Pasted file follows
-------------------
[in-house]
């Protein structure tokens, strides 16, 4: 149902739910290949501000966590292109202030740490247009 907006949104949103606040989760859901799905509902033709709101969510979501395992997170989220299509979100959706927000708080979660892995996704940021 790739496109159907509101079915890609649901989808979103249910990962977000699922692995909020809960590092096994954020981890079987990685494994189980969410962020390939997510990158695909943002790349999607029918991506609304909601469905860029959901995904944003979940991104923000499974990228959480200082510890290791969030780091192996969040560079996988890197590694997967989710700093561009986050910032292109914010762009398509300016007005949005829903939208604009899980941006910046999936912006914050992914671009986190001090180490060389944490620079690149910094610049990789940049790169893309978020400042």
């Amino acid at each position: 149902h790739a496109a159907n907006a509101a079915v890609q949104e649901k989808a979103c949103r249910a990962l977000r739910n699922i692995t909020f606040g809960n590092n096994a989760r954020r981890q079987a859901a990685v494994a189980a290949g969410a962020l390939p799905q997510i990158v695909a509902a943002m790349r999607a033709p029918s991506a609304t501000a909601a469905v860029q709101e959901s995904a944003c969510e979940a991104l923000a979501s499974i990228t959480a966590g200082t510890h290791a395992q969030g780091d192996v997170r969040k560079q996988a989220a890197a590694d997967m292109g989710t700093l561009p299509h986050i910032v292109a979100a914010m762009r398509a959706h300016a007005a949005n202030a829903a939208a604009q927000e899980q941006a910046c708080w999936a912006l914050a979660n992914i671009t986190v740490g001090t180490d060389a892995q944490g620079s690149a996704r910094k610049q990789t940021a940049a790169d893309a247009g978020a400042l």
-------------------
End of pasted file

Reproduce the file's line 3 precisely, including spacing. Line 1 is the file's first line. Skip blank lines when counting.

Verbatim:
């Amino acid at each position: 149902h790739a496109a159907n907006a509101a079915v890609q949104e649901k989808a979103c949103r249910a990962l977000r739910n699922i692995t909020f606040g809960n590092n096994a989760r954020r981890q079987a859901a990685v494994a189980a290949g969410a962020l390939p799905q997510i990158v695909a509902a943002m790349r999607a033709p029918s991506a609304t501000a909601a469905v860029q709101e959901s995904a944003c969510e979940a991104l923000a979501s499974i990228t959480a966590g200082t510890h290791a395992q969030g780091d192996v997170r969040k560079q996988a989220a890197a590694d997967m292109g989710t700093l561009p299509h986050i910032v292109a979100a914010m762009r398509a959706h300016a007005a949005n202030a829903a939208a604009q927000e899980q941006a910046c708080w999936a912006l914050a979660n992914i671009t986190v740490g001090t180490d060389a892995q944490g620079s690149a996704r910094k610049q990789t940021a940049a790169d893309a247009g978020a400042l």